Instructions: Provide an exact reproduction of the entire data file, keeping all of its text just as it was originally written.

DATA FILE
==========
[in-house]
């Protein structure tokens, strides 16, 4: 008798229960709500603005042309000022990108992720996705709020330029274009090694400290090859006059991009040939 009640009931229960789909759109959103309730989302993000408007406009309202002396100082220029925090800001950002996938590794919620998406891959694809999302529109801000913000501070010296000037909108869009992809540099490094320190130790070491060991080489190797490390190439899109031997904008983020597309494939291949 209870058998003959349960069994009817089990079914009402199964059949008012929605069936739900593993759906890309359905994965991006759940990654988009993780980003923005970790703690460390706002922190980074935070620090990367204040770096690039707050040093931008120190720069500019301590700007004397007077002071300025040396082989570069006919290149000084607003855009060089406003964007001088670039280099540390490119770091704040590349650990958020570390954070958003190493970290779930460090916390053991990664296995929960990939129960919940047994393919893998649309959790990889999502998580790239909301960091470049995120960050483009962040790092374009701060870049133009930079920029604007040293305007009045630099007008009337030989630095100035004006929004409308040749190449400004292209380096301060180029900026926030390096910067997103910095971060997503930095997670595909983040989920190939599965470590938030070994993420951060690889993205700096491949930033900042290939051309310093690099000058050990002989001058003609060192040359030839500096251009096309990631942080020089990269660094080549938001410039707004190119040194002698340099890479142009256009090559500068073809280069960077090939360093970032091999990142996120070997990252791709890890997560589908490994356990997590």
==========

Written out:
[in-house]
């Protein structure tokens, strides 16, 4: 008798229960709500603005042309000022990108992720996705709020330029274009090694400290090859006059991009040939 009640009931229960789909759109959103309730989302993000408007406009309202002396100082220029925090800001950002996938590794919620998406891959694809999302529109801000913000501070010296000037909108869009992809540099490094320190130790070491060991080489190797490390190439899109031997904008983020597309494939291949 209870058998003959349960069994009817089990079914009402199964059949008012929605069936739900593993759906890309359905994965991006759940990654988009993780980003923005970790703690460390706002922190980074935070620090990367204040770096690039707050040093931008120190720069500019301590700007004397007077002071300025040396082989570069006919290149000084607003855009060089406003964007001088670039280099540390490119770091704040590349650990958020570390954070958003190493970290779930460090916390053991990664296995929960990939129960919940047994393919893998649309959790990889999502998580790239909301960091470049995120960050483009962040790092374009701060870049133009930079920029604007040293305007009045630099007008009337030989630095100035004006929004409308040749190449400004292209380096301060180029900026926030390096910067997103910095971060997503930095997670595909983040989920190939599965470590938030070994993420951060690889993205700096491949930033900042290939051309310093690099000058050990002989001058003609060192040359030839500096251009096309990631942080020089990269660094080549938001410039707004190119040194002698340099890479142009256009090559500068073809280069960077090939360093970032091999990142996120070997990252791709890890997560589908490994356990997590």